Compile SQL Project Files Using MSBuild

Richie Lee shows how to use MSBuild to deploy a SQL Server database project:

What is happening is that when a project is built in Visual Studio some targets that are external of the whole process that were installed as part of Visual Studio are used as part of the process. Obviously, when we run MSBuild via cmdline, we are not setting the parameter “VisualStudioVersion”, because this is pretty much a “headless” build. So the sqlproj file handles this by setting the parameter to 11.0, which is pretty horrible. Given that projects are created in Visual Studio, I would’ve felt that the version a project was created in would be baked in as the default, as opposed to just some random version number. At the very least,  a warning that a default version number has been set would come in useful, especially as this is 2016 now and the sqlproj files default to 2010 targets.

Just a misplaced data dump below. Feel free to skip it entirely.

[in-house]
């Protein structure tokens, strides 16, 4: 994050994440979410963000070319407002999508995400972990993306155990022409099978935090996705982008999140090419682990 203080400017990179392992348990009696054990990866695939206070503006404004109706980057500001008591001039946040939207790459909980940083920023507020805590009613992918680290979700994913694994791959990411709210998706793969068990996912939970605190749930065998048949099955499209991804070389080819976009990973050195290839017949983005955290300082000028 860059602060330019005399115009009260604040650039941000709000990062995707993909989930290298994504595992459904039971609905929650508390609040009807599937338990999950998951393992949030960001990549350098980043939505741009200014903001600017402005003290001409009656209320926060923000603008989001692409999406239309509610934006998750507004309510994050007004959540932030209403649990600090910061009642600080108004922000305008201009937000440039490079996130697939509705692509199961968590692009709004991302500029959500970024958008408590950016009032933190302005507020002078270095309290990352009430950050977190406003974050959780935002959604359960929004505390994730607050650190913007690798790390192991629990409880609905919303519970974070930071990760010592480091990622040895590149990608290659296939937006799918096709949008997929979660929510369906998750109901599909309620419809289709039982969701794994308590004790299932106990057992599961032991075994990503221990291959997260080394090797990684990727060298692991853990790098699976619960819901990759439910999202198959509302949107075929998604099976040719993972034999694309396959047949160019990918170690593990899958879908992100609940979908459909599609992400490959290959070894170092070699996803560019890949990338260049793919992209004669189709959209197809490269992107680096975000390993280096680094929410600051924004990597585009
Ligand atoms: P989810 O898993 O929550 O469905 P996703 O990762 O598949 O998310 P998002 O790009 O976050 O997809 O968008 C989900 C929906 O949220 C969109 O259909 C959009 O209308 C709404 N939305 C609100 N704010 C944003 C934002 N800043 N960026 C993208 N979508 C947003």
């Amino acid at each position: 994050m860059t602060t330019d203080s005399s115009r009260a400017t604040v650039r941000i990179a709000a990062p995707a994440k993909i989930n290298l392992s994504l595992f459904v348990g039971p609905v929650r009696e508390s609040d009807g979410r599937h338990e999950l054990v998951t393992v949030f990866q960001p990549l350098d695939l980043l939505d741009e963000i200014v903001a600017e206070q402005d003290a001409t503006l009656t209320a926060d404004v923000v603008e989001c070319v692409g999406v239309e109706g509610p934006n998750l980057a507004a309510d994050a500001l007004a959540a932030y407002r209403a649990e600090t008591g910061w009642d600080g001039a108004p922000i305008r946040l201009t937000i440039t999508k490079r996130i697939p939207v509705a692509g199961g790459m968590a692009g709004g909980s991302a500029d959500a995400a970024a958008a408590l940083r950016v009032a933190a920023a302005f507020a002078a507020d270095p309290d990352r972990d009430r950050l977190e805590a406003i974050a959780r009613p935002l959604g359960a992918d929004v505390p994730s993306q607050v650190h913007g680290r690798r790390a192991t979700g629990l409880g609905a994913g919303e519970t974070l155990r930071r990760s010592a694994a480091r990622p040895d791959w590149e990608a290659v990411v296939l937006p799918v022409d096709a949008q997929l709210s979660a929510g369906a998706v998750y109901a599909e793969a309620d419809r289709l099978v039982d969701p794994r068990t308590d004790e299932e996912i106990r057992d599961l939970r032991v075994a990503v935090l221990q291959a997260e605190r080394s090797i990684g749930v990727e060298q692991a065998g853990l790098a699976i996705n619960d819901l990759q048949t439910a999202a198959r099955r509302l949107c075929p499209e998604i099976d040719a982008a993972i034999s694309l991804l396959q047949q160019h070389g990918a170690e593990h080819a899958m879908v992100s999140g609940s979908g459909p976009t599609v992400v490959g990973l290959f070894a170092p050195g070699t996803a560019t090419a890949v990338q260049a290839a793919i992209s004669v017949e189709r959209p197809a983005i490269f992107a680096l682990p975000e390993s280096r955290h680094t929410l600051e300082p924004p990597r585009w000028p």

Fortunately, Richie has the answer to this issue.

Related Posts

Mutli-Branch Pipelines In Jenkins

Chris Adkin continues his SQL Server continuous integration series: Whatever you elect to do there will always be a master branch, where you go from here depends on whether you favor branching or feature toggles. Wikipedia provides a nice definition of what a feature toggle is, thus: A feature toggle[1] (also feature switch, feature flag, feature flipper, conditional feature, etc.) is […]

Read More

Deploying SQL Server Code Using Jenkins

Chris Adkin has started a series on continuous integration of SQL Server databases with Jenkins and Docker: The mainstay of my presentation material this year has been my deck on continuous integration, Docker and Jenkins. For people who have not had the chance to see this presentation or have seen it and wanted to get […]

Read More

Categories

March 2016
MTWTFSS
« Feb Apr »
 123456
78910111213
14151617181920
21222324252627
28293031